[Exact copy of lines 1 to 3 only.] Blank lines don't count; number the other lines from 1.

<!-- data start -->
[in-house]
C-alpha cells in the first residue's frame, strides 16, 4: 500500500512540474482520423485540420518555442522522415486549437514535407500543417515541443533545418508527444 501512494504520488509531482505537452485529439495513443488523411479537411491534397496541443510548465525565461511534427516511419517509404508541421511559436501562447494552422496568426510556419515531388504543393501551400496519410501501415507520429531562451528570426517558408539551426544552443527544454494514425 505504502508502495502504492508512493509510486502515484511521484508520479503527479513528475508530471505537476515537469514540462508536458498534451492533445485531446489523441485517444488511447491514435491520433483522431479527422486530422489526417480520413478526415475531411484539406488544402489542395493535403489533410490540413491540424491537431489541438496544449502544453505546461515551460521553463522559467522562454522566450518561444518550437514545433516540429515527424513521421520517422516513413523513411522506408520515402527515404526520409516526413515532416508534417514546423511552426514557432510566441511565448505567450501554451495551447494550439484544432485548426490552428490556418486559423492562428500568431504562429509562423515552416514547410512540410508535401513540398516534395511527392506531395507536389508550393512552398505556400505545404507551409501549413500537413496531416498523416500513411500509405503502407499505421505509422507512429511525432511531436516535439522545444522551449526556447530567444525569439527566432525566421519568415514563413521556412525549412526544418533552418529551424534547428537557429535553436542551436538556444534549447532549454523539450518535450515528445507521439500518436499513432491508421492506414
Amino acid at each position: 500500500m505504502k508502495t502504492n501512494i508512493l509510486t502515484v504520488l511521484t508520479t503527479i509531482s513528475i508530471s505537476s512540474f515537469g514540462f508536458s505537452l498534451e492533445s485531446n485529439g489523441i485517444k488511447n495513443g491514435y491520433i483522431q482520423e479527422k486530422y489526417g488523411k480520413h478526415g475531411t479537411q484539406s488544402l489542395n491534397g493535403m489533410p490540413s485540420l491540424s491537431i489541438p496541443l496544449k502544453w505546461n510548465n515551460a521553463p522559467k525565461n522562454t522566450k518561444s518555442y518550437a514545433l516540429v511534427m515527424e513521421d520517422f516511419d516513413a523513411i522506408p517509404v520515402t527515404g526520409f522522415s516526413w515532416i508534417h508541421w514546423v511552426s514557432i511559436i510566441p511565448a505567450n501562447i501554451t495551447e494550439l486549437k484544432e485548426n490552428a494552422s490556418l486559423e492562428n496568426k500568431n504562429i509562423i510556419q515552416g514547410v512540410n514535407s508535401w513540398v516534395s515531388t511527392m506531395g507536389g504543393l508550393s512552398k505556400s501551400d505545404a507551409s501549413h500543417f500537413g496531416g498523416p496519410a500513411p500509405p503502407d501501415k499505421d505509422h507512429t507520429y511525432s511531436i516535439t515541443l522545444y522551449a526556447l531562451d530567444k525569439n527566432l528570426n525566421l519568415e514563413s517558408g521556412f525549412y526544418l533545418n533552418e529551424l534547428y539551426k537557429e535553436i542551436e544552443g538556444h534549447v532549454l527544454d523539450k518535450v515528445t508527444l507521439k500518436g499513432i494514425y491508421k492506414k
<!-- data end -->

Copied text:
[in-house]
C-alpha cells in the first residue's frame, strides 16, 4: 500500500512540474482520423485540420518555442522522415486549437514535407500543417515541443533545418508527444 501512494504520488509531482505537452485529439495513443488523411479537411491534397496541443510548465525565461511534427516511419517509404508541421511559436501562447494552422496568426510556419515531388504543393501551400496519410501501415507520429531562451528570426517558408539551426544552443527544454494514425 505504502508502495502504492508512493509510486502515484511521484508520479503527479513528475508530471505537476515537469514540462508536458498534451492533445485531446489523441485517444488511447491514435491520433483522431479527422486530422489526417480520413478526415475531411484539406488544402489542395493535403489533410490540413491540424491537431489541438496544449502544453505546461515551460521553463522559467522562454522566450518561444518550437514545433516540429515527424513521421520517422516513413523513411522506408520515402527515404526520409516526413515532416508534417514546423511552426514557432510566441511565448505567450501554451495551447494550439484544432485548426490552428490556418486559423492562428500568431504562429509562423515552416514547410512540410508535401513540398516534395511527392506531395507536389508550393512552398505556400505545404507551409501549413500537413496531416498523416500513411500509405503502407499505421505509422507512429511525432511531436516535439522545444522551449526556447530567444525569439527566432525566421519568415514563413521556412525549412526544418533552418529551424534547428537557429535553436542551436538556444534549447532549454523539450518535450515528445507521439500518436499513432491508421492506414
Amino acid at each position: 500500500m505504502k508502495t502504492n501512494i508512493l509510486t502515484v504520488l511521484t508520479t503527479i509531482s513528475i508530471s505537476s512540474f515537469g514540462f508536458s505537452l498534451e492533445s485531446n485529439g489523441i485517444k488511447n495513443g491514435y491520433i483522431q482520423e479527422k486530422y489526417g488523411k480520413h478526415g475531411t479537411q484539406s488544402l489542395n491534397g493535403m489533410p490540413s485540420l491540424s491537431i489541438p496541443l496544449k502544453w505546461n510548465n515551460a521553463p522559467k525565461n522562454t522566450k518561444s518555442y518550437a514545433l516540429v511534427m515527424e513521421d520517422f516511419d516513413a523513411i522506408p517509404v520515402t527515404g526520409f522522415s516526413w515532416i508534417h508541421w514546423v511552426s514557432i511559436i510566441p511565448a505567450n501562447i501554451t495551447e494550439l486549437k484544432e485548426n490552428a494552422s490556418l486559423e492562428n496568426k500568431n504562429i509562423i510556419q515552416g514547410v512540410n514535407s508535401w513540398v516534395s515531388t511527392m506531395g507536389g504543393l508550393s512552398k505556400s501551400d505545404a507551409s501549413h500543417f500537413g496531416g498523416p496519410a500513411p500509405p503502407d501501415k499505421d505509422h507512429t507520429y511525432s511531436i516535439t515541443l522545444y522551449a526556447l531562451d530567444k525569439n527566432l528570426n525566421l519568415e514563413s517558408g521556412f525549412y526544418l533545418n533552418e529551424l534547428y539551426k537557429e535553436i542551436e544552443g538556444h534549447v532549454l527544454d523539450k518535450v515528445t508527444l507521439k500518436g499513432i494514425y491508421k492506414k